Naipaul's Nobel prize has hit the anti-Naipaul lobby where it hurts most

Stabroek News
December 29, 2001

Dear Editor,

As a practising Muslim, I cannot let Mr Abu Bakr's misrepresentation of Islam stand without correction. (SN, 21.12.01) [ please note: link provided by LOSP web site ] Mr Bakr says that as a Muslim, "I am sworn to reject all distinctions based on race, caste and class." Islam asks no one to swear to any such rejection; it teaches that all peoples respect each other whatever their distinctions of race, caste, class, religion, etc.

In Chapter 2, Verse 213, the Holy Quran states: "Mankind is a single nation. So Allah raised prophets as bearers of good news and as warners, and He revealed with them the Book with truth, that it might judge between people concerning that in which they differed." This sets out clearly the principle of the oneness of humanity and the conclusion that prophets were raised among all the nations of that single humanity.

In Chapter 5, Verse 48, the Holy Quran states further: "For every one of you we appointed a law and a way. And if Allah had pleased He would have made you a single people, but that he may try you in what He gave you. So vie one with another in virtuous deeds."

Here it is clearly stated that people follow different paths because Allah has granted us discretionary powers to choose and that had it not been for these powers, He might have made us a single people. No Muslim can choose to reject the fact that Allah has created in His wisdom distinct and separate nations of people.

Mr Bakr further seeks to discredit Hindus and Hinduism for not rejecting these distinctions as he does. By not seeking to make converts, Hinduism has an in built tolerance and respect for all peoples and all belief systems, and it stands with Islam and Christianity as one of the great religions of the world. These religions all teach us that the unity and equality of mankind are based on understanding, tolerance and respect between peoples, whatever their race and beliefs.

Mr Bakr writes in a flamboyant style and it is possible that he may have meant to say that as a Muslim he is sworn to reject all forms of discrimination and prejudice based on the distinctions of race, caste, etc. That would be correct and would make sense. However, those who use contrived language are often careful, being proud of that language and I will have to take Mr Bakr at his word that as a professed Muslim, he rejects the distinctions of race even as these distinctions were created by Allah.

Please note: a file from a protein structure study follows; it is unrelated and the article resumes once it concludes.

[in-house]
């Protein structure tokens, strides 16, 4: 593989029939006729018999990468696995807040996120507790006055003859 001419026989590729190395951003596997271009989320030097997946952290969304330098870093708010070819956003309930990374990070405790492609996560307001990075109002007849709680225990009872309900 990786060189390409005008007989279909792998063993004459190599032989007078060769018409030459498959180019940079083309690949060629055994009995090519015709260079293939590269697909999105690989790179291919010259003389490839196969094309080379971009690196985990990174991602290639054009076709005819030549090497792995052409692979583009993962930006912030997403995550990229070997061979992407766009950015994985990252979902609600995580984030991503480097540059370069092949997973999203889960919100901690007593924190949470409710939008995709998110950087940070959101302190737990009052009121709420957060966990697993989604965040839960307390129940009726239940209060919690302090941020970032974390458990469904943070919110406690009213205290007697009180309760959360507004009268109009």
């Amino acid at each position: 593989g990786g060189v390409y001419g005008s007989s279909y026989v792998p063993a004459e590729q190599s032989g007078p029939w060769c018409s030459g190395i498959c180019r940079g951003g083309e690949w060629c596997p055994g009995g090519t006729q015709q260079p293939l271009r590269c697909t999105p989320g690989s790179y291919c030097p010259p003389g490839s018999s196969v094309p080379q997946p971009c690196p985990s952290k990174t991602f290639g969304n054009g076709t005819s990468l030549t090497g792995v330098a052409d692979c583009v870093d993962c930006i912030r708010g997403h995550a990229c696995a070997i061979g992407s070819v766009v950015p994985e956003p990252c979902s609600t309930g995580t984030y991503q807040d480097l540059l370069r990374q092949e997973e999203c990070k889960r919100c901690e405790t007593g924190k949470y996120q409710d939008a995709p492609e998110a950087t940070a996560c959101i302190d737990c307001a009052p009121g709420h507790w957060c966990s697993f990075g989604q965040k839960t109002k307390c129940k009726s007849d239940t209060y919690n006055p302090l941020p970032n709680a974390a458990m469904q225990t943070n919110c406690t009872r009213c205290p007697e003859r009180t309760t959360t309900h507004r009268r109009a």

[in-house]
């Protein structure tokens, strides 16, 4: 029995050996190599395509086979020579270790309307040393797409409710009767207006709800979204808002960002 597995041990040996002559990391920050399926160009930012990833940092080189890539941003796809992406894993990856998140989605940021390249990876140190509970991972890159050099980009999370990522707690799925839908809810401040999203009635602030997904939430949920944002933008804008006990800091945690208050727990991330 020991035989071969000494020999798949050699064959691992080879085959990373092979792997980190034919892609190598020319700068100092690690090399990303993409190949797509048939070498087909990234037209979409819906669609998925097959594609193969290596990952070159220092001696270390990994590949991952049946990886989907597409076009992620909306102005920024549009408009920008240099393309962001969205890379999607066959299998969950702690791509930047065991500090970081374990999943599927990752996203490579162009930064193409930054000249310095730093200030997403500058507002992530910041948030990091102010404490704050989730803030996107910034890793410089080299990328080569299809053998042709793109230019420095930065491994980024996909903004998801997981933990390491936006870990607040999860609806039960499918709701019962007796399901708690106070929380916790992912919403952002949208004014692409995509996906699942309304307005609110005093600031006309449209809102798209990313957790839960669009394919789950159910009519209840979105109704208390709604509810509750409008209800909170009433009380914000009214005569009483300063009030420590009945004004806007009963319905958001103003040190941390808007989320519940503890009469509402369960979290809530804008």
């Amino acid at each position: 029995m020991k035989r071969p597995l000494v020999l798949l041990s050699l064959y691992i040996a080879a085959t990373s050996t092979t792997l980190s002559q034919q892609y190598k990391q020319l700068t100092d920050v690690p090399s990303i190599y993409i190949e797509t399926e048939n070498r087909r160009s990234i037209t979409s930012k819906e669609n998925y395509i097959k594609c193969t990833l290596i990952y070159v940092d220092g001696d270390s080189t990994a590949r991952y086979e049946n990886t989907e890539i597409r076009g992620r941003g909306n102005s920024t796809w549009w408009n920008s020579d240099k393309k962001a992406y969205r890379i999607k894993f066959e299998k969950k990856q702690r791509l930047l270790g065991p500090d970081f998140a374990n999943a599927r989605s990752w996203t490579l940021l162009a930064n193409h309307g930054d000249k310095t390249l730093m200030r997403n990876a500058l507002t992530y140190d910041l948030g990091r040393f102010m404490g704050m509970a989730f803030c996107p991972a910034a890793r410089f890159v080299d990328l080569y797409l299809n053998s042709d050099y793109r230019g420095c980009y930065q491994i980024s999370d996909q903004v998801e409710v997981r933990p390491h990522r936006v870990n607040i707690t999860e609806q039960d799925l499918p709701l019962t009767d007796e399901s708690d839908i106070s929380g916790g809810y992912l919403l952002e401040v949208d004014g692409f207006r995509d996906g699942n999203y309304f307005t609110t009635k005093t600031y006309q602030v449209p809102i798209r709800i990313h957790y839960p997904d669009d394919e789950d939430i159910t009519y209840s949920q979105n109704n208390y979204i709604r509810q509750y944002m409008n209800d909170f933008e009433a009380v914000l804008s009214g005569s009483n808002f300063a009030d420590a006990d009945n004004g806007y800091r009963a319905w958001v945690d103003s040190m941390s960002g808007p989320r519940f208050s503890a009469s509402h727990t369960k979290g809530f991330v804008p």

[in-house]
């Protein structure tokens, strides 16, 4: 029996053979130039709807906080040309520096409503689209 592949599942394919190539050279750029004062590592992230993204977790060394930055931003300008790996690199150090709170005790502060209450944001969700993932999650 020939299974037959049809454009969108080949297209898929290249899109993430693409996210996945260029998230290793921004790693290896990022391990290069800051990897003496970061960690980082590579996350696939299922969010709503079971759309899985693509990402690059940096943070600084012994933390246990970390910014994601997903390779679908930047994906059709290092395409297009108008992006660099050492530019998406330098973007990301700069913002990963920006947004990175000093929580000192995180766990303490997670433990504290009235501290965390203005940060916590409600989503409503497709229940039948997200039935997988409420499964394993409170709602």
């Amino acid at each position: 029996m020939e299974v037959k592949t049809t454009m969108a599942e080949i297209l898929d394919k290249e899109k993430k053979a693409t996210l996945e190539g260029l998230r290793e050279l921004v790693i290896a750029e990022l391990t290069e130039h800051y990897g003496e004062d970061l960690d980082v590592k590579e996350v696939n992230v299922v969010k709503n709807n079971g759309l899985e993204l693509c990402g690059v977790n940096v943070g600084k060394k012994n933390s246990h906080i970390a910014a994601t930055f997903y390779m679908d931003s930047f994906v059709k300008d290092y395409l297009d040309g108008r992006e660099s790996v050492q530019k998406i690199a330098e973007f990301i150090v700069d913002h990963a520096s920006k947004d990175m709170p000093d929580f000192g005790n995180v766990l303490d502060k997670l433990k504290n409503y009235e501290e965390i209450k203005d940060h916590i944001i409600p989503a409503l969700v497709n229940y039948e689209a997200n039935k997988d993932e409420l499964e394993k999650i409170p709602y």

One could ask what all this has to do with Naipaul and it is a good question. The label of 'racism' follows him around, the rage and hysteria that the word produces creating its own momentum.

It is understandable that Mr Bakr, having rejected the distinctions of race, would find Naipaul's writings deeply offensive. Racism is one of the subjects Naipaul writes about. He recognizes that the peoples of the world are distinguished by race, nationality and ethnicity. As such, Naipaul places before Mr Bakr a world view that he simply does not wish to acknowledge as even existing. Hence his outrage at the writer.

The critics also seem to attach the label to those of a particular race who like Naipaul's work.

According to their logic if you are Indian and you like Naipaul's work, you are racist!

Naipaul's Nobel Prize has hit the anti Naipaul lobby where it hurts most. I understand that they have been trying to convince the Nobel Committee that Naipaul is racist for years. The committee has chosen to dismiss the lobbyists' charges and honour him with the much deserved prize, reducing the anti Naipaul fuss to a storm over nothing.

Yours faithfully,

A Abdul Islam